The 300ft (90m) high structures were brought down just after 8am on Sunday (Aug 1)
The coal-fired power station was decommissioned in 2018 and four of its eight towers – each containing around 11,000 tonnes of reinforced concrete – were demolished as part of a plan to redevelop the site.
The cooling towers can be seen for miles around and have been a Yorkshire landmark for 50 years, along with those at the other two nearby power stations along the M62, at Drax and Ferrybridge.
Spectators dotted the fields around the rural location of the site to watch the demolition despite dismal, drizzling conditions.
Billy Young, technical director at DSM, the company behind the demolition, said: "‘We are delighted that all the planning and hard work that has led up to today has enabled us to have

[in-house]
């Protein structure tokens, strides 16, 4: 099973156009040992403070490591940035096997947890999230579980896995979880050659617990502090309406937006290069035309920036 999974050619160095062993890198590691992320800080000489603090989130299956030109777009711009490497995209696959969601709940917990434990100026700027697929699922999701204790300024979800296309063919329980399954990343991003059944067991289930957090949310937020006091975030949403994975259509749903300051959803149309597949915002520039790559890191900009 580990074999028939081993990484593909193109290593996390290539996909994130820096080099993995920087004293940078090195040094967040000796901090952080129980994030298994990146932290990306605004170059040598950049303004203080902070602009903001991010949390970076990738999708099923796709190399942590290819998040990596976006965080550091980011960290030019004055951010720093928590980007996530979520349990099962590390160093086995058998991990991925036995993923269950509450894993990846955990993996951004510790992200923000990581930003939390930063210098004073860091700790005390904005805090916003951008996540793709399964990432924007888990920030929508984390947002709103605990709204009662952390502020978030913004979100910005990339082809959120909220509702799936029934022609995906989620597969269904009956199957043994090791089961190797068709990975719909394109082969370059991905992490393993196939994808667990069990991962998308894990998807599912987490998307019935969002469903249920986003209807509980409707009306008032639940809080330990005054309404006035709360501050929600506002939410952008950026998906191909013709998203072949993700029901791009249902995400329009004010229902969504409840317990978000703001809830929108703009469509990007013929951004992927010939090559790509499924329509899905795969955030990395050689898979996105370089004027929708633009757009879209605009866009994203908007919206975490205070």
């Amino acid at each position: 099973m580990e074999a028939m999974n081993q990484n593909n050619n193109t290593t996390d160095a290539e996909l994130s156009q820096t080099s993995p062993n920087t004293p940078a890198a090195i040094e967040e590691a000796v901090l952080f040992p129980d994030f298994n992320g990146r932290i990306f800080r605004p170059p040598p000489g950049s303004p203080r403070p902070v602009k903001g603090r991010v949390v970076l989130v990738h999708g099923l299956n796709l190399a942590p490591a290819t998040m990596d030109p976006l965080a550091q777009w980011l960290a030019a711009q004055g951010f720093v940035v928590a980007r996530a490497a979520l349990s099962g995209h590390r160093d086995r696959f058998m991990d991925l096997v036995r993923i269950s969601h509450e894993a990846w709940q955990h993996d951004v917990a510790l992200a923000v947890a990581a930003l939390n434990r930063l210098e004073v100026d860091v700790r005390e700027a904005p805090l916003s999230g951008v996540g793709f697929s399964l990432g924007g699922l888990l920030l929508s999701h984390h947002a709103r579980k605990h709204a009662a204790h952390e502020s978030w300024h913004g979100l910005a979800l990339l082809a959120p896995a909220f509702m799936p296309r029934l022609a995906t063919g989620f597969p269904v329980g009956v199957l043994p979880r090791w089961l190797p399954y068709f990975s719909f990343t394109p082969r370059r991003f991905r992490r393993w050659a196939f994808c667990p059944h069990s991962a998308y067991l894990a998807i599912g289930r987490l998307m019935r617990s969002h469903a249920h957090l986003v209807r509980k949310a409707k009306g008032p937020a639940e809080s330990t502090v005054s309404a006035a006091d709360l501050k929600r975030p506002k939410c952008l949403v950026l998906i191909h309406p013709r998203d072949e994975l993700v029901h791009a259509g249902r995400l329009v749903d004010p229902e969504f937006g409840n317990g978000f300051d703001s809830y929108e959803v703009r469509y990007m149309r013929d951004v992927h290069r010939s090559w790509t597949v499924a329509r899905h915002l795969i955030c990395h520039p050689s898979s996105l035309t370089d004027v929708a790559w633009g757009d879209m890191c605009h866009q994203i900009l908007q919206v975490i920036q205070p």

a successful demolition.
"We appreciate that a large number of Eggborough residents and businesses could have been disrupted by the work, but we have worked hard to communicate with them behind the scenes and by correspondence to minimise this in as much as practicably possible. We would like to thank them and the wider community for their patience so far and assure everyone that we will do all we can to minimise any further disruption.’
A statement from the company said: "The initiated collapse of the towers by means of high velocity explosives was the safest, most economical, and environmentally friendly approach to demolish the structures. The remainder of the site will be further demolished over the next 18 months to create a blank canvas for future regeneration and development of the former power station site."